Ernmark, nice finds there, it's interesting how you have two that appear to be hiding in plain sight, though logged as NF. Although you have a different railroad and agency reporting NF's, the datasheets look similar to the ones I'm interested in, found one day and "NF" years afterwords.


Thanks again for the helpful insight everyone.

Edited by tdx
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NGS uses temp help so if they marked it not found, maybe they just did not look or were so totally unfamiliar with the area they were in essence lost.


Back in 1985 NGS ran levels across the UP of Michigan. Quite a few marks along their route were reported by them as not found. But in my work at the M-DOT we came to find a lot of the marks that they reported as not found. Some were so evident with witness posts and in plain sight that the only conclusion you could come to is that they never really searched for the mark. Or the NGS advisor surmised, they did not want to find it for what ever reason and marked it not found to eliminate it from being tied in by the level party. Rules of the work often required them to look for and tie into all marks within so many KM of the level line. That would mean much more work and much more time. If you are running levels from Marquette Michigan to Duluth, Minnesota they probably had to determine that some marks would be tied and others would not due to time and cost constraints.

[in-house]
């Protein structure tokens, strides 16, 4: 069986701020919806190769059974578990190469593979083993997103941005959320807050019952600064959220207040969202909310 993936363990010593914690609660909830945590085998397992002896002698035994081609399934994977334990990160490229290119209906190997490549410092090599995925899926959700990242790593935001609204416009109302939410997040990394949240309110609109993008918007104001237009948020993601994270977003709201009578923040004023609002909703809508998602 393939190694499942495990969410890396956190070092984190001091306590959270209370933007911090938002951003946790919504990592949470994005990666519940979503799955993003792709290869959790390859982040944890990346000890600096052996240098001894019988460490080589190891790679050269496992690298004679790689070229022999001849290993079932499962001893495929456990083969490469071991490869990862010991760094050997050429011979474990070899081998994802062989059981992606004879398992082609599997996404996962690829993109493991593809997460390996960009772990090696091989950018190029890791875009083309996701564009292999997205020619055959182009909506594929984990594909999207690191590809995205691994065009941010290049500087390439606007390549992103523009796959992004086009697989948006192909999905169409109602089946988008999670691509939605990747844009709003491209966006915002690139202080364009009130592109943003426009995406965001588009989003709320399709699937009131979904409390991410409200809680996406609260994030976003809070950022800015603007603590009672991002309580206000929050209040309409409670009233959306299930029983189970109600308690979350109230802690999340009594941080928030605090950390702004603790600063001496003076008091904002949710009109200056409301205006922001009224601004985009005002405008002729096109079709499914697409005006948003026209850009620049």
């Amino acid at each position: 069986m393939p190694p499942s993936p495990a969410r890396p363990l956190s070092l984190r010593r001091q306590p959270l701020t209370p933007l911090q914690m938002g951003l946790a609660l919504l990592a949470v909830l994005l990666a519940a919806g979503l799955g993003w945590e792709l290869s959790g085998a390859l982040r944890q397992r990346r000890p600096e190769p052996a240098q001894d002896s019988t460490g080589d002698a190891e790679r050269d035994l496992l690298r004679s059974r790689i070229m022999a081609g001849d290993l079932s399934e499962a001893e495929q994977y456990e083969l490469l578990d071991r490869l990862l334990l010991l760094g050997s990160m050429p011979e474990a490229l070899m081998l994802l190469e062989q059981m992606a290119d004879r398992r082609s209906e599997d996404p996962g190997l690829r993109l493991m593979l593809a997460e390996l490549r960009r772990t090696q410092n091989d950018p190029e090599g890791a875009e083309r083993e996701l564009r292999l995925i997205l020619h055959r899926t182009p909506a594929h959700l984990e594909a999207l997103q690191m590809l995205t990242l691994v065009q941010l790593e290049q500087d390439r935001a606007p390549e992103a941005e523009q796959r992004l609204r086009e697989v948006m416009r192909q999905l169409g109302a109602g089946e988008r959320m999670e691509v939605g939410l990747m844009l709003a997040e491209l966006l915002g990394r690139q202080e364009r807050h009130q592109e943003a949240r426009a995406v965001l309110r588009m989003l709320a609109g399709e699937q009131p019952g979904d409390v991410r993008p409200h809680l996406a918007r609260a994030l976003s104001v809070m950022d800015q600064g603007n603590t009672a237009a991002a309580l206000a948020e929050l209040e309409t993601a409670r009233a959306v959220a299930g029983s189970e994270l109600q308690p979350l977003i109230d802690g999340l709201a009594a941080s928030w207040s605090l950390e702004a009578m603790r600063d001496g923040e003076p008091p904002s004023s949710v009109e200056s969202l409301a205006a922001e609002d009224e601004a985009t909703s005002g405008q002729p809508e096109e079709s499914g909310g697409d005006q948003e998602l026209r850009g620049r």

Edited by Z15
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Excellent answers above. And in regards specifically to Z15's reference to the U.P. of Michigan, I've also found quite a few that were "not found" by the party in 1985. While some may be legitimate, for many I can only conclude that "not found" really meant "not looked for." A number of these were along an abandoned rail line and required at least a significant drive along a highway abandoned 50 years ago (now a two-rut road) if not a good walk through the woods or along the old grade. I was also helped in my search on a number of these by adjusting coordinates based on topo map info and using the GPS. Most or all references on some of these were to the rail line, and basically useless.


Some examples:













There may be a couple more, but those are the ones I can think of. There are also several that I have not located yet--some I haven't searched for, and some that will require a second trip with more time. Some may be there hiding, but others are likely destroyed.

Edited by andylphoto
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---- conclude that "not found" really meant "not looked for."


Another possibility: "Its goota be good, cause we can't get there!


RW0537 HISTORY - Date Condition Report By















How did this one get a PID? MEL